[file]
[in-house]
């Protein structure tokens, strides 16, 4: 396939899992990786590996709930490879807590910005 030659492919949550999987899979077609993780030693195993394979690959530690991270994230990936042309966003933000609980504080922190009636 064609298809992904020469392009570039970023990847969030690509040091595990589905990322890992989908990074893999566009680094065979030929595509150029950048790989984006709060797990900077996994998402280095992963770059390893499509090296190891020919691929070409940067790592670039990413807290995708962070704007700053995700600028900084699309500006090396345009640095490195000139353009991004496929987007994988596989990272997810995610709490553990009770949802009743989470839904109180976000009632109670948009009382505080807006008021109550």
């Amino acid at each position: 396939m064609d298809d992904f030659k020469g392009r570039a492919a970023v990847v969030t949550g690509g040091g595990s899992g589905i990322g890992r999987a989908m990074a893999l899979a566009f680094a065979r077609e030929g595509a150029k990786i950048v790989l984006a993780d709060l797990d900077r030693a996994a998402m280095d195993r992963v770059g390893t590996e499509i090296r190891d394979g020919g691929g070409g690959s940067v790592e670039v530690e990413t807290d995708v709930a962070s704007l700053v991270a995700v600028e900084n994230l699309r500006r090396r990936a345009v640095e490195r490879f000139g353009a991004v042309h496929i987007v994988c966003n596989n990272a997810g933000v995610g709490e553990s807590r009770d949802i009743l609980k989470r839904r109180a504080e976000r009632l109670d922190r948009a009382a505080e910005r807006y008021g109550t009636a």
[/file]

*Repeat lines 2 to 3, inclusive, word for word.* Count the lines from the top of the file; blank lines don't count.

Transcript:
């Protein structure tokens, strides 16, 4: 396939899992990786590996709930490879807590910005 030659492919949550999987899979077609993780030693195993394979690959530690991270994230990936042309966003933000609980504080922190009636 064609298809992904020469392009570039970023990847969030690509040091595990589905990322890992989908990074893999566009680094065979030929595509150029950048790989984006709060797990900077996994998402280095992963770059390893499509090296190891020919691929070409940067790592670039990413807290995708962070704007700053995700600028900084699309500006090396345009640095490195000139353009991004496929987007994988596989990272997810995610709490553990009770949802009743989470839904109180976000009632109670948009009382505080807006008021109550």
């Amino acid at each position: 396939m064609d298809d992904f030659k020469g392009r570039a492919a970023v990847v969030t949550g690509g040091g595990s899992g589905i990322g890992r999987a989908m990074a893999l899979a566009f680094a065979r077609e030929g595509a150029k990786i950048v790989l984006a993780d709060l797990d900077r030693a996994a998402m280095d195993r992963v770059g390893t590996e499509i090296r190891d394979g020919g691929g070409g690959s940067v790592e670039v530690e990413t807290d995708v709930a962070s704007l700053v991270a995700v600028e900084n994230l699309r500006r090396r990936a345009v640095e490195r490879f000139g353009a991004v042309h496929i987007v994988c966003n596989n990272a997810g933000v995610g709490e553990s807590r009770d949802i009743l609980k989470r839904r109180a504080e976000r009632l109670d922190r948009a009382a505080e910005r807006y008021g109550t009636a």